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There is a Professor at Wharton that has worked with the West Philadelphia community to develop a Financial Literacy Community Project. I went to the introductory meeting at a community center in West Philadelphia and the turn out was very large. The community seemed very eager to take part in the classes and wanted to bring along friends and family from other neighborhoods in Philadelphia who they think could benefit. The courses begin on the 28th and will run for 6 consecutive Saturdays. I'm happy to share the progress of how it goes for those that are interested. The professor would love to share his curriculum with other cities and communities.

He also created a high school business curriculum for high schools. You can read more about it in a Huffington Post piece I wrote:
http://www.huffingtonpost.com/rahilla-zafar/innercity-students-and-wh_b_1173460.html

Please get in touch if you're interested in learning more about either, the Professor's contact is at the end of the HuffPo piece.

I think these programs are quite essential and could benefit all communities, not just those in the inner-cities.

Chaz Miller is an artist that left Detroit when he was young because he thought he could have no future there. He moved back a few years ago and decided to use art as a way to work with communities. He works in some of the most dangerous areas and has had great success. See his Tedx Detroit video: http://www.mlive.com/news/detroit/index.ssf/2009/11/tedxdetroit_video_chazz_miller.html

I visited fairtrade coffee farmers in Caldas in 2008. It was surreal to see many coffee farmers literally carrying beans in a bag on their backs walking miles on bad roads to the nearest seller. Fairtrade had a positive component because it not only paid premiums that helped communities, particularly enabling more students to attend school, it also had environmental requirements in terms of water conservation and chemicals used. Such requirements created more opportunities. One example was a group of farmers I met who told me that as they were dumping less pesticides into the water, more fish were coming creating another industry for them to make money in addition to farming. Others that had livestock were trained on how to turn pig manure into methane power which created drastic savings on energy costs for households. A challenge faced during that time was currency fluctuation. From my observations, I think it is important for communities to have multiple avenues of revenues and not rely entirely on income from exports to avoid being hit so hard and balance out hits from times of difficulties such as droughts and currency fluctuations.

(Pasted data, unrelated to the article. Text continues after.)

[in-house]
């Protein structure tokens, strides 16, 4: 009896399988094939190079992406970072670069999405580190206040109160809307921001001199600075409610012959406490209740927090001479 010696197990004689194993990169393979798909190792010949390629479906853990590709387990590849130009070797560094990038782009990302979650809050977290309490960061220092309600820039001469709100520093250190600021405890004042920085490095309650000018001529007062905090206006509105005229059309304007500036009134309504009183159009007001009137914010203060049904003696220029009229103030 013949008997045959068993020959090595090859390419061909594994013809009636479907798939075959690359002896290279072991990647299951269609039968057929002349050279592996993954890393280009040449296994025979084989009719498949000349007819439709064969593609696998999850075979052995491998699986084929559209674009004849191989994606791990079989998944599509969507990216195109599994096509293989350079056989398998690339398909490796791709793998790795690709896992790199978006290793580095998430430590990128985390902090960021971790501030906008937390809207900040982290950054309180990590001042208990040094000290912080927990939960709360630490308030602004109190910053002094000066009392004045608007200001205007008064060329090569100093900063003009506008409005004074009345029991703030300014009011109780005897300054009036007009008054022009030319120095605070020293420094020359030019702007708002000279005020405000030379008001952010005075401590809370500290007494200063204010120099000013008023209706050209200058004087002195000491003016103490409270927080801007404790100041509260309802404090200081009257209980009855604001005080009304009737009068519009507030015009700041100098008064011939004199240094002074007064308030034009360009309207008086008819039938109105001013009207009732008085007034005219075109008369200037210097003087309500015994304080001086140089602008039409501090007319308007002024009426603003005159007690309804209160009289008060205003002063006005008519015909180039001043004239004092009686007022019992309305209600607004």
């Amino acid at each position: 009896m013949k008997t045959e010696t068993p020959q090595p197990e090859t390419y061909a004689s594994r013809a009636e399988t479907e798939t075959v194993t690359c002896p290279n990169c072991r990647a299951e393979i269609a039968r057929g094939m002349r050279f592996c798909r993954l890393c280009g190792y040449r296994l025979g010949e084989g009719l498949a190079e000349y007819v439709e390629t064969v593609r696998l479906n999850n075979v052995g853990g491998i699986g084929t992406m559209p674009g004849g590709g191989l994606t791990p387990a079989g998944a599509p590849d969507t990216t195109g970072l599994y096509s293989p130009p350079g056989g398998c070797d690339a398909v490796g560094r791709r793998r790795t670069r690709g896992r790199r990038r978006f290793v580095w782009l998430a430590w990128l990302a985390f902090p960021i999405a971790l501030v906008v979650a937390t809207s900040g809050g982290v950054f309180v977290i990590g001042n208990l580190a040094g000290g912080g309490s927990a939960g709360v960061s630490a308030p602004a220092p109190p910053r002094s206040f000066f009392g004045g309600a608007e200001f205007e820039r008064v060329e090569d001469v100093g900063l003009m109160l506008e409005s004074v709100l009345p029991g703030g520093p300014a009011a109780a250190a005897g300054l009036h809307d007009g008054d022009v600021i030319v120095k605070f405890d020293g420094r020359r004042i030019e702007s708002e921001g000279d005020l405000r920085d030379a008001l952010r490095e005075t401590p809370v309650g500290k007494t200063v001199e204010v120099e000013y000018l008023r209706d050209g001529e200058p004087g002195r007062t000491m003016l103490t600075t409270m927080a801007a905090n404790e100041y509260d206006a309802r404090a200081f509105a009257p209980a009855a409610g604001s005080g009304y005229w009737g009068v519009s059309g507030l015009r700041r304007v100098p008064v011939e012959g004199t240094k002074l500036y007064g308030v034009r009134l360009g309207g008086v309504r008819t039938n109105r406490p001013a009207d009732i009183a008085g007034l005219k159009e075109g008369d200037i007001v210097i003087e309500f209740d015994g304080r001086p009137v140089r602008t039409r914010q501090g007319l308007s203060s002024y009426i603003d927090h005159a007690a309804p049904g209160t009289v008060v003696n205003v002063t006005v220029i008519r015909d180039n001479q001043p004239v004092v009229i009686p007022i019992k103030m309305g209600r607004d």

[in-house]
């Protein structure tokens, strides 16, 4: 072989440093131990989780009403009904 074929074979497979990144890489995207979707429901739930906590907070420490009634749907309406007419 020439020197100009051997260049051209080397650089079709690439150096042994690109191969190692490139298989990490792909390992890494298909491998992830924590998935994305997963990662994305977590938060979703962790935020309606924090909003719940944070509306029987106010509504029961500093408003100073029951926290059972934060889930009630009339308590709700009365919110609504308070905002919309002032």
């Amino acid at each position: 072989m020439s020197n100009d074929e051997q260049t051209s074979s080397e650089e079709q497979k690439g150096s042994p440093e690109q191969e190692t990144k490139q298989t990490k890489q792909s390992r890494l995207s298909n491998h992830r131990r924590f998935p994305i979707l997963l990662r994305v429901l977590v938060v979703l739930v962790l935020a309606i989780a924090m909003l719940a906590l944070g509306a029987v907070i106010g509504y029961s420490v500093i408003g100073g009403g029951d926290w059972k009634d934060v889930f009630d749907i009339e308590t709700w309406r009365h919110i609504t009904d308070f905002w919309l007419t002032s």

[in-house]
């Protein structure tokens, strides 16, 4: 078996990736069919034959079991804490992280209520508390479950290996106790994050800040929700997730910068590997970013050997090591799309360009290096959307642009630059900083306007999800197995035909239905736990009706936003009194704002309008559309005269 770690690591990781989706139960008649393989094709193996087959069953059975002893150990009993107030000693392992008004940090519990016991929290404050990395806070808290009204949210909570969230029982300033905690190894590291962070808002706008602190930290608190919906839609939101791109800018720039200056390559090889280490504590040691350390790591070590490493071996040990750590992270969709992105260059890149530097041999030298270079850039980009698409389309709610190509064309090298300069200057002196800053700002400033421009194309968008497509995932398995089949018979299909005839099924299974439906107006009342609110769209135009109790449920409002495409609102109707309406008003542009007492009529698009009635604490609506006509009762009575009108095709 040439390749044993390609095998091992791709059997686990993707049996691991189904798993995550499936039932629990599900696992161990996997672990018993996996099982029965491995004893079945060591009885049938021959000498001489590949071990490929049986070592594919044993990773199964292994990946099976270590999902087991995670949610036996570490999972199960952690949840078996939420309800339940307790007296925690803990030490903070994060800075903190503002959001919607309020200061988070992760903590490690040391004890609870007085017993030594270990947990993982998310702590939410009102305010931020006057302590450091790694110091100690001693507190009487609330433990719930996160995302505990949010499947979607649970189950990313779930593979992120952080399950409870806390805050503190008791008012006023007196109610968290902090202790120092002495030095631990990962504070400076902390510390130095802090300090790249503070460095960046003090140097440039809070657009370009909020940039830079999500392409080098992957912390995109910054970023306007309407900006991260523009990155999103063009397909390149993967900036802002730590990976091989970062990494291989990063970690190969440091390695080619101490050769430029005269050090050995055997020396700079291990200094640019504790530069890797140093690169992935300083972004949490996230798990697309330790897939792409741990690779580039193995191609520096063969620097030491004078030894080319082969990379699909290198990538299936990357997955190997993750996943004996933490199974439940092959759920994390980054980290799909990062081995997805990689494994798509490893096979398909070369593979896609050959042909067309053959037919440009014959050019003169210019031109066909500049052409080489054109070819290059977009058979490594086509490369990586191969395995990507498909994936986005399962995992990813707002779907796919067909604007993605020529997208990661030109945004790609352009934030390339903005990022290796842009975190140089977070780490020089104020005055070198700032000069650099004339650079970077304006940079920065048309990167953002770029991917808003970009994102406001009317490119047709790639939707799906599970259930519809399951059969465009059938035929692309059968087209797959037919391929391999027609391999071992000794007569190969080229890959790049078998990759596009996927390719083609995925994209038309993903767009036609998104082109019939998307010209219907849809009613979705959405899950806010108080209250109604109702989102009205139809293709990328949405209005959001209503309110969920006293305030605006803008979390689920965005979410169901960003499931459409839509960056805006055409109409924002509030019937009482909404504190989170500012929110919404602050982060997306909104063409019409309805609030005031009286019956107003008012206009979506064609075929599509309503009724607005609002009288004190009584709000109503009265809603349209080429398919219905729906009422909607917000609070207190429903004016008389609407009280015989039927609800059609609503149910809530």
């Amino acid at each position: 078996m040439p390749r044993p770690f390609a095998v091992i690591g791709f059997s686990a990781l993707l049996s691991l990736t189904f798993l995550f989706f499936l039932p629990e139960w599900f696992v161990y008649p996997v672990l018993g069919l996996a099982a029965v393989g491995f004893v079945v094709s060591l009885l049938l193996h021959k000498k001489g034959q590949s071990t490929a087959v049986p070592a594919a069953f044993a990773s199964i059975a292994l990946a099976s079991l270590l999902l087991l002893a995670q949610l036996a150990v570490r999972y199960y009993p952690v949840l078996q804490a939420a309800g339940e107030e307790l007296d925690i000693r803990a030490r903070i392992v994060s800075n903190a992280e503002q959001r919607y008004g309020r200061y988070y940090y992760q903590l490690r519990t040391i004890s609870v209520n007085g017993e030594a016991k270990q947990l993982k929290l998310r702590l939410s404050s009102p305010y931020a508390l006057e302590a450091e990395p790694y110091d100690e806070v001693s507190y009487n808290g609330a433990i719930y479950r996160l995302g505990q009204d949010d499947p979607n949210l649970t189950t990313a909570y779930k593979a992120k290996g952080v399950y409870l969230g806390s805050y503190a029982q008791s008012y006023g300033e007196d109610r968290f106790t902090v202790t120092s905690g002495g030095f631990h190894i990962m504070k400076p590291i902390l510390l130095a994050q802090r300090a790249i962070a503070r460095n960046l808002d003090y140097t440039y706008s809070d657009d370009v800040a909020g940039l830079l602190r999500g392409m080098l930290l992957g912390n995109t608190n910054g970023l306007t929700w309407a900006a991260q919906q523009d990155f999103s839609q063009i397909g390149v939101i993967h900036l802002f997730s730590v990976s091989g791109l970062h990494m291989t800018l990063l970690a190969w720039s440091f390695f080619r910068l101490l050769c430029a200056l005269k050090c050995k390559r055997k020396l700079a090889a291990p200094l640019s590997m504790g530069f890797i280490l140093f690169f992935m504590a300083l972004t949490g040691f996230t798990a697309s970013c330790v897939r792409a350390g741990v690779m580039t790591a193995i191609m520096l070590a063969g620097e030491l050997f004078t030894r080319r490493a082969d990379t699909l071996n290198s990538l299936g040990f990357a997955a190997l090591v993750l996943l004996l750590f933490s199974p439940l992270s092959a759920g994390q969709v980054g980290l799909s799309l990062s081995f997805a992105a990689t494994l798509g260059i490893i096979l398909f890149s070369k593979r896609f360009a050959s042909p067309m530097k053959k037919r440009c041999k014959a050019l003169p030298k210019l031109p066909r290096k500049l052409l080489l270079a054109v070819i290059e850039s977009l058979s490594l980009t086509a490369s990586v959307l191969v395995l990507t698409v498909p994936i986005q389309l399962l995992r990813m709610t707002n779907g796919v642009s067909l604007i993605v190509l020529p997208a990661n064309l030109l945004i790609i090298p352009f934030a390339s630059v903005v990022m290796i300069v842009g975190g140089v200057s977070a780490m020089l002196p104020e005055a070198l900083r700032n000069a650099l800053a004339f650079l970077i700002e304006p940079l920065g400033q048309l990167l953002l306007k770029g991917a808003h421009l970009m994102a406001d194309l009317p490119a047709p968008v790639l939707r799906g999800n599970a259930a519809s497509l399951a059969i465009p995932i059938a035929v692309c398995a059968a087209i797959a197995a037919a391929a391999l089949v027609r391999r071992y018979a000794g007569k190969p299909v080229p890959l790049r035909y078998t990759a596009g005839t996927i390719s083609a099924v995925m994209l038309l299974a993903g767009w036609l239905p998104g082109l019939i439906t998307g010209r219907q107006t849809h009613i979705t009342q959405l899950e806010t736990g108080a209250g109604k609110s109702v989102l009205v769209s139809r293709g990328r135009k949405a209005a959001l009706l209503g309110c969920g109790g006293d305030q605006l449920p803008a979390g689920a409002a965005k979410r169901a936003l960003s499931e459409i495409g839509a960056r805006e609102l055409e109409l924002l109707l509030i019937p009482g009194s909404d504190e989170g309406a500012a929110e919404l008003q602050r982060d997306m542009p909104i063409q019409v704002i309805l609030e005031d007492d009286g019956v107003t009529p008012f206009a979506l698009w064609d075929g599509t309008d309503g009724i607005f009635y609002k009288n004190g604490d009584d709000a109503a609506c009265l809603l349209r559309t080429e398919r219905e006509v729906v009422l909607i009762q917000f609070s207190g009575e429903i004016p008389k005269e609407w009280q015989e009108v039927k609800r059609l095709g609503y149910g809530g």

I do agree with Ogo's point below on how more programs should be targeted towards women. A great example of that was many of the methane power stations were run and managed by women. It allowed them to spend more time at home and less time having to do remedial jobs such as weeding and walking on fields of large land owners. I'd love to hear other examples of creating income generation opportunities in such communities that otherwise didn't exist or an environmental innovation or practice that ended up creating jobs as well.